The paleo diet promises a “clean” approach to eating, as well as weight loss and increased longevity. It’s based on the idea that our bodies have not genetically adapted to our modern agricultural offerings, and by eating only those foods available in the Paleolithic era, we can optimize metabolism and overall health. Foods generally excluded on the paleo diet include grains, legumes, dairy, potatoes and foods with added salt, sugar and refined oils. Foods that are allowed include fish, grass-fed meats, eggs, nuts, fruits, vegetables and fungi.
So what does the science say about this diet? Certainly, it’s always healthy to increase fruit and vegetable intake, and to avoid foods loaded with added salts and sugars. Additionally, lean proteins such as fish, poultry and certain cuts of beef can assist with satiety, which supports weight loss.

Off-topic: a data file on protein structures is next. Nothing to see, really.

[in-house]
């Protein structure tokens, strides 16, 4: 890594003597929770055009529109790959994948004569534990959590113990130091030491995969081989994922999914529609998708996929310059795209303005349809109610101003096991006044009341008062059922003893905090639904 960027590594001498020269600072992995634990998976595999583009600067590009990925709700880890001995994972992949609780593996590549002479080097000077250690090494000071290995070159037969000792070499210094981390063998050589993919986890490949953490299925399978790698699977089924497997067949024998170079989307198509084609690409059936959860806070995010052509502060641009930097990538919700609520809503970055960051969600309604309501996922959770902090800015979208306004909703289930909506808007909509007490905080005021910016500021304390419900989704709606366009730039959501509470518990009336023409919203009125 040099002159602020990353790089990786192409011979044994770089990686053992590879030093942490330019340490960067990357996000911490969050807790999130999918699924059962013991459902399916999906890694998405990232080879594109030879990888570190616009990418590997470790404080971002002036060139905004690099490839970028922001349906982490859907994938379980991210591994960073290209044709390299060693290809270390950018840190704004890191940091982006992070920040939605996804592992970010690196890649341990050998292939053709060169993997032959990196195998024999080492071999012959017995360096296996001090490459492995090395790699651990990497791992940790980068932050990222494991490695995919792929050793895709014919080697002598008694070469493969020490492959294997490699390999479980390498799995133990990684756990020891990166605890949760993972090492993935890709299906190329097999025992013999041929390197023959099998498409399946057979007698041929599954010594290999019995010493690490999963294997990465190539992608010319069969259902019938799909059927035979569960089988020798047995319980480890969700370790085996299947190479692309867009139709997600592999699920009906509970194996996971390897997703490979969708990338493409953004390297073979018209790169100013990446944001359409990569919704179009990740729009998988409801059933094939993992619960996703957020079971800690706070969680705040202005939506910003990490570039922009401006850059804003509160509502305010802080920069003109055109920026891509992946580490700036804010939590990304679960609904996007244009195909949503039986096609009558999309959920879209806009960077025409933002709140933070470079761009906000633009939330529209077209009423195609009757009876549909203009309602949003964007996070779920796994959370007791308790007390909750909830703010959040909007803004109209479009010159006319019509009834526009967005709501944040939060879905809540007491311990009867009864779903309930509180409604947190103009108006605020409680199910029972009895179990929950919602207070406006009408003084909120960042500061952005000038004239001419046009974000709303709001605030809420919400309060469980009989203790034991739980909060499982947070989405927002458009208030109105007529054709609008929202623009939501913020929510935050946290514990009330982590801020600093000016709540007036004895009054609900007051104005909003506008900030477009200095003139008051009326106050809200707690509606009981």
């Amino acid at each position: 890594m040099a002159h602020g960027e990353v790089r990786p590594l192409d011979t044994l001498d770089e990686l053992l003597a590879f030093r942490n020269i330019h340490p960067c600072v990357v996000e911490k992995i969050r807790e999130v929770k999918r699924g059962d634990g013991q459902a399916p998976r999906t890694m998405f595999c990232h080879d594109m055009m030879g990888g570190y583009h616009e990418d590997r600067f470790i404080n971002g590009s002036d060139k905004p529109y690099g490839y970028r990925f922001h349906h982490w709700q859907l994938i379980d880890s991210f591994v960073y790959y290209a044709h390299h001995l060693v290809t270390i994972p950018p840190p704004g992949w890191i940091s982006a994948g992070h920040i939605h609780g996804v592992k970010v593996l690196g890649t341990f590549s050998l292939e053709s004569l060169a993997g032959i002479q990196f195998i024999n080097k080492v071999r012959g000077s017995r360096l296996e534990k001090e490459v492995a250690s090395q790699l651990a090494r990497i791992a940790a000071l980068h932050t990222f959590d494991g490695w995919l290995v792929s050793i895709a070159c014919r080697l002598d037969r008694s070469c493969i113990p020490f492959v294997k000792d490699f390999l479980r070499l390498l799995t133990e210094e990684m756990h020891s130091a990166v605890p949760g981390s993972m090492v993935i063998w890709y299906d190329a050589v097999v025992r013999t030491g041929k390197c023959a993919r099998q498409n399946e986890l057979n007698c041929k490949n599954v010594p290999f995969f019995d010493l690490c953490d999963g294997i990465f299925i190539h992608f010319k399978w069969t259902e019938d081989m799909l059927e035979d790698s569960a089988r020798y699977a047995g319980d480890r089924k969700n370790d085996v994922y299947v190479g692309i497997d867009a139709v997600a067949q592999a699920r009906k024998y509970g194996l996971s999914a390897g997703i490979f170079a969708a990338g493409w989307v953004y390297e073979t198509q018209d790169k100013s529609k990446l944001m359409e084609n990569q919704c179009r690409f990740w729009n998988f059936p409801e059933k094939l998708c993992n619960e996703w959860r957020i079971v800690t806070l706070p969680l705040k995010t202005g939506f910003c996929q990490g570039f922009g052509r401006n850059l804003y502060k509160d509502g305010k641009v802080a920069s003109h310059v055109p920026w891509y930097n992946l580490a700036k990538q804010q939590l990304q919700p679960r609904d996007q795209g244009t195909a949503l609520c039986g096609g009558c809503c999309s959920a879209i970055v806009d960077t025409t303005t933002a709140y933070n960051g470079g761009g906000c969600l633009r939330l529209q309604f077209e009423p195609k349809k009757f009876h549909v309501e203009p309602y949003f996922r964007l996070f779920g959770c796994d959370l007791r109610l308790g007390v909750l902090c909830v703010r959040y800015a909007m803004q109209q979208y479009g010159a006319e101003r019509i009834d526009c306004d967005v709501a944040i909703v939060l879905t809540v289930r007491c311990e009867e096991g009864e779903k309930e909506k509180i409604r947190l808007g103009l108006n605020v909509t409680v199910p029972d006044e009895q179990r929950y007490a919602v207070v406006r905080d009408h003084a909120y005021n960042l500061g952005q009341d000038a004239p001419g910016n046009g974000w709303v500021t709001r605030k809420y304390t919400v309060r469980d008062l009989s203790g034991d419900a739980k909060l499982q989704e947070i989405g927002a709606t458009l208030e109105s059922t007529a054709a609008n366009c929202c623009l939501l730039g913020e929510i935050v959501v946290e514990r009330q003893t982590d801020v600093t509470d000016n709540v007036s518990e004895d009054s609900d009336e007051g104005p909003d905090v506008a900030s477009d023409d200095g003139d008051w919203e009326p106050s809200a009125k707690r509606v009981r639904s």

However, drawing a direct comparison to humans 10,000 years ago is challenging. We know that life spans were much shorter, so chronic diseases were often unable to develop. This makes the data naturally skewed. Also, emerging research shows that ancient cuisine was different from modern offerings across every category, not just those identified in the diet. Clinical trials have shown that a paleo eating pattern may improve some metabolic parameters, but the increase is similar with vegetarian and other calorie-restricted diets.
Bottom line? The best diets are those that are fruit and veggie focused, low in added sugars and sodium, and, most importantly, individualized. Many people can tolerate grains, dairy and beans, while others can’t. Rather than excluding entire food groups, an individual approach is the key to successful dieting and healthy eating.